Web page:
Beyond shopping and eating, our local communities also offer value in the way of the arts, history, and nature. Many local communities have small theater performances that might not win a Tony award but still offer a great night of entertainment. Art galleries and even small art museums have proliferated, often displaying local artists’ works that might be statement pieces on your living room wall. Every community has some type of historical society which is often worth checking out. You can even find lesser-known nature preserves by doing a little research. One of my favorite places to hike is Strawberry Hill Nature Preserve, about forty-five minutes away from my home. It has wooded areas to hike, along with a swampy area and a beautiful meadow.
Like most parents, I had to deal with boredom when my children were little. On a few occasions, my children would whine that there was nothing to do. I would kindly point out the shelf of puzzles and games, or the drawer of art supplies, and suggest that they investigate those items. They would reluctantly go that direction and find something to do. But on a few occasions, they would come back and complain again that there was nothing to do. This time I would remind them of their dress-up clothes or their box of Legos. They would then move in that direction and once in a great while they would come back again with the same complaint. It is then when I gave them the option: either you find something to do, or I have plenty of baseboards that need to be scrubbed. I think they only scrubbed baseboards once and, in the future, found creative ways to deal with their boredom.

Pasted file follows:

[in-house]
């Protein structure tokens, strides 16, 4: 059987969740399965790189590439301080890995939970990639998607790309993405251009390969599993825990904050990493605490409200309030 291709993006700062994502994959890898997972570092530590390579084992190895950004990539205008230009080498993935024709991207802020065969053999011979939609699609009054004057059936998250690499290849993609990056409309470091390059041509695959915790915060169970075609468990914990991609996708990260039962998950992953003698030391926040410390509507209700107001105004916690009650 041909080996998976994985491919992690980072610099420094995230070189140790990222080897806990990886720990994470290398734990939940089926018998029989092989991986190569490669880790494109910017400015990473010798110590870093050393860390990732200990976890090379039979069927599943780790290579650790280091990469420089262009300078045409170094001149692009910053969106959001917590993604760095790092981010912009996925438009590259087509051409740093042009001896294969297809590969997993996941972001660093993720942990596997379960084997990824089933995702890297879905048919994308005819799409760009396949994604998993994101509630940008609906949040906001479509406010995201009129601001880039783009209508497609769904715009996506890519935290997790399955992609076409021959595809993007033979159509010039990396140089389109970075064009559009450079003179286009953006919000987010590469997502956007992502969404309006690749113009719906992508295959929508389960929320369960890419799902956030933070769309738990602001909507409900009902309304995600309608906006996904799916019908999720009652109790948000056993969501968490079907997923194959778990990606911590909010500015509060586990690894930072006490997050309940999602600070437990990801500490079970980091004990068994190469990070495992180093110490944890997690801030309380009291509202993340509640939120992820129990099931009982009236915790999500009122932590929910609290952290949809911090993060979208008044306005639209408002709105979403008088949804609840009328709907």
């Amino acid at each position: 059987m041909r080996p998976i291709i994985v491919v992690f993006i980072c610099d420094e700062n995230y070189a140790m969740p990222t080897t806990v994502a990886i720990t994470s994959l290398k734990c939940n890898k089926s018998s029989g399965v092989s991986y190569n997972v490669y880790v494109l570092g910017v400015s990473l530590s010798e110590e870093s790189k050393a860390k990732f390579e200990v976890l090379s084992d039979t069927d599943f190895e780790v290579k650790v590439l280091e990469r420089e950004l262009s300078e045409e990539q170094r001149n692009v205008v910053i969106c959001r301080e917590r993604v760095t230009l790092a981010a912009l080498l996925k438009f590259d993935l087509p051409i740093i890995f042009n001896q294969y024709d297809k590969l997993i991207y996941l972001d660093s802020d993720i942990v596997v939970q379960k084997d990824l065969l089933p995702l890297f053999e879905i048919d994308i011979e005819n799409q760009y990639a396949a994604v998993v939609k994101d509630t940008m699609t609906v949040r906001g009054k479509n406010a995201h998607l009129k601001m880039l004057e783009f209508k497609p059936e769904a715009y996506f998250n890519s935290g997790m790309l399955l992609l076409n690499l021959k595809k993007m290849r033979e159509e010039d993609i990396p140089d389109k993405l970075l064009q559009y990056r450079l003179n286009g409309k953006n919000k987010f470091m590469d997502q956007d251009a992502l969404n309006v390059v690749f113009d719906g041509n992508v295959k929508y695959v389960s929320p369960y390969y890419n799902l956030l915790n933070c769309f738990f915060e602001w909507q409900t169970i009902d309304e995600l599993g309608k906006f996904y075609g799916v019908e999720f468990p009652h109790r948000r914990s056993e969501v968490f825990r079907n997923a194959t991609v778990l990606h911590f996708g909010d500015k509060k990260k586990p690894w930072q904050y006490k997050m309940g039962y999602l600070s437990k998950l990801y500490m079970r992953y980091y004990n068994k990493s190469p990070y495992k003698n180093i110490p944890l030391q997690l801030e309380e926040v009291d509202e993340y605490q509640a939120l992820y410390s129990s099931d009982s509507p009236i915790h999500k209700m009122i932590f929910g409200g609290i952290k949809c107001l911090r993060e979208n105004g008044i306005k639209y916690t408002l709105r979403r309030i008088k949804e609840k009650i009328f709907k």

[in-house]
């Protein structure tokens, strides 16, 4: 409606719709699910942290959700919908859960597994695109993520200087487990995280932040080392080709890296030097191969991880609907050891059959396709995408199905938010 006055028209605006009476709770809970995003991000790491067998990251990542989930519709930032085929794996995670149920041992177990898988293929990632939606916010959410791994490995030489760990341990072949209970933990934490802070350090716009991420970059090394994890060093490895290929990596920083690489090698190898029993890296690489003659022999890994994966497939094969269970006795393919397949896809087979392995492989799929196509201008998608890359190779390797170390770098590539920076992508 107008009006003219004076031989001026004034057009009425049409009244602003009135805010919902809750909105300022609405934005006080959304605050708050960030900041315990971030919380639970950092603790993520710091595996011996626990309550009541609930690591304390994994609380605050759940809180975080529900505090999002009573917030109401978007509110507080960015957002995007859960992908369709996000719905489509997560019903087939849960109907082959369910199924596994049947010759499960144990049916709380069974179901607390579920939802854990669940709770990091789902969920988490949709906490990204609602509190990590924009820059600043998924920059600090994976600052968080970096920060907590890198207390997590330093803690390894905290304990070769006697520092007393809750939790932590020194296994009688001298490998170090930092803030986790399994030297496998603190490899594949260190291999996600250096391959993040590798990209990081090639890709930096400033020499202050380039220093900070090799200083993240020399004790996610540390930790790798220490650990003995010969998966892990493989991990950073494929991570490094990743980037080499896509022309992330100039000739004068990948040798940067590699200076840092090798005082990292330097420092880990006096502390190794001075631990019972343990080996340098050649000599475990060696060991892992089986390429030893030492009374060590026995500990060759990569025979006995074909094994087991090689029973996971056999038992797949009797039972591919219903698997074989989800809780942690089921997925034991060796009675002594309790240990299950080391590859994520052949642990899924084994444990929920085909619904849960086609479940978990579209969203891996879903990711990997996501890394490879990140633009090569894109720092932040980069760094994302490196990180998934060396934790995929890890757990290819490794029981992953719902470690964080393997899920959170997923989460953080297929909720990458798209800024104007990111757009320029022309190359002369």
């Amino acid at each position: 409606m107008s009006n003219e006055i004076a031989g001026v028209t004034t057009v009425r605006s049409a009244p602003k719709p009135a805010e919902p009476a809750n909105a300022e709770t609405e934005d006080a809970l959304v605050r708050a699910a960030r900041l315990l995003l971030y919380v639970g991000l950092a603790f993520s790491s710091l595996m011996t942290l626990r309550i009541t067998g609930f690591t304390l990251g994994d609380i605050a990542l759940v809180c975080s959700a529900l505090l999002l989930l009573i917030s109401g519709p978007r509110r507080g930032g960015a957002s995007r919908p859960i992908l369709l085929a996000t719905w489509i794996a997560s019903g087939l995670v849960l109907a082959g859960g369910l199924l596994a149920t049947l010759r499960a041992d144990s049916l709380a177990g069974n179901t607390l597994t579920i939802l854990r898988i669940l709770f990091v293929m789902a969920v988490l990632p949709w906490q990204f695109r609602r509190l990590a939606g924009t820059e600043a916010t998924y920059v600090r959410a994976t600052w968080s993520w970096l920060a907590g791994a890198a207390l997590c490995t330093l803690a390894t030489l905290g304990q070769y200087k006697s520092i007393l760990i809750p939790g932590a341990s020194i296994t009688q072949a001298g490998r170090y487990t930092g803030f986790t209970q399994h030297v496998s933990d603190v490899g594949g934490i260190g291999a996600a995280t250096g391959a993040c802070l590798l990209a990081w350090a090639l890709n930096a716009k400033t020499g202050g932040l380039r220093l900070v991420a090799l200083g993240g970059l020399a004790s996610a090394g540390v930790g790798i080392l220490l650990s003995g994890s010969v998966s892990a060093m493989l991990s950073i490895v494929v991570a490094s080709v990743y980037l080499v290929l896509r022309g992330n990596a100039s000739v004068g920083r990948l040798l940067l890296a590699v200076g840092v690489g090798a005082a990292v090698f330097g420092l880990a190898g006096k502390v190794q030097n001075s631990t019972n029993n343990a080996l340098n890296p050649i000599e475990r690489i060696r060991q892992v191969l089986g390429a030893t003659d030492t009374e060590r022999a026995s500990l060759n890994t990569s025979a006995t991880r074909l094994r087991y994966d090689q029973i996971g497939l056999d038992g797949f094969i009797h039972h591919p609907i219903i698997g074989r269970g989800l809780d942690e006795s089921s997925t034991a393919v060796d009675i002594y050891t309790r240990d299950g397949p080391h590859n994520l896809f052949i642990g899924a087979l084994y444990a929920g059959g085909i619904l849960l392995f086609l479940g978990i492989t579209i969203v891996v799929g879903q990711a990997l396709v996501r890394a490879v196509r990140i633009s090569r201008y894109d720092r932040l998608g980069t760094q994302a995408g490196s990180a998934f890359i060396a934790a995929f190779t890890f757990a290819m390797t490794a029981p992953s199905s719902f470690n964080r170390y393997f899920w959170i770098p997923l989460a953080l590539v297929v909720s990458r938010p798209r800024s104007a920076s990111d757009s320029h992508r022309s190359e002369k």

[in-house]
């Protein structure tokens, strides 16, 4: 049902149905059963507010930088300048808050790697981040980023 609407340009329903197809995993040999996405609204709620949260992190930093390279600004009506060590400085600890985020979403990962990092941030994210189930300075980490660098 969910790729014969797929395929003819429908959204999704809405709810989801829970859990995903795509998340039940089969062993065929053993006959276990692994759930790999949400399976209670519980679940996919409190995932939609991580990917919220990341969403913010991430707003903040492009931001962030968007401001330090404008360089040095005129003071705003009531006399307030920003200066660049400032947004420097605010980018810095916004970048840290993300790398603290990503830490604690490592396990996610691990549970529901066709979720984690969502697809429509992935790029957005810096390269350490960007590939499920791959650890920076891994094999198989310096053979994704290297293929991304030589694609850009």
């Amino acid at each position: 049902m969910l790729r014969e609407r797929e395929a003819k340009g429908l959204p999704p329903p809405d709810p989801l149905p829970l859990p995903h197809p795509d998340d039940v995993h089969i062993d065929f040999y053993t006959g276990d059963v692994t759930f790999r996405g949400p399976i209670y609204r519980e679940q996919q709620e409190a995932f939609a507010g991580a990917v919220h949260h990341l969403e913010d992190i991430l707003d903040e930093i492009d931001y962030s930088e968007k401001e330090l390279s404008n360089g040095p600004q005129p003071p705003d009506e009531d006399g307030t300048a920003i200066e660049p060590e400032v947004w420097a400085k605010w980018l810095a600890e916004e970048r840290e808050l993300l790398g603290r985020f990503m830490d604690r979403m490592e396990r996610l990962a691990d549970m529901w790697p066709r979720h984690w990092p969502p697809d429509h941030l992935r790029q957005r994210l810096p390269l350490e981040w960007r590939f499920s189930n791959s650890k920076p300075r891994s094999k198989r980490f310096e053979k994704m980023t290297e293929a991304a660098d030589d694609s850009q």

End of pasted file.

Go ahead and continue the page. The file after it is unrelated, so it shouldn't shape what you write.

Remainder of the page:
Even as adults, we might complain of boredom and get stuck thinking that our only opportunity for a vacation is the once-a-year exotic location far away from home. There is merit in leaving your home for a change of scenery. But I find it restorative do mini staycations by taking a few hours on a Saturday and explore my local community. It helps me to see the special in the ordinary, and sparks creativity in me. Maybe, I taste a new ethnic food, and discover a spice that I want to incorporate in my menu. Maybe I talk to a store owner and hear her enthusiasm for home décor which motivates me to clean out the clutter that might pile up on my cabinet so that the pieces I have carefully curated will shine. Maybe it’s exploring a new art museum and finding some appreciation for modern art. Whatever I take away helps me to cultivate beauty in my own life and makes me a better person.
I have a few more weeks of cold, but I am taking notes on different places I want to explore in my community. I would love to hear about places you are exploring where you live. Feel free to drop a few comments.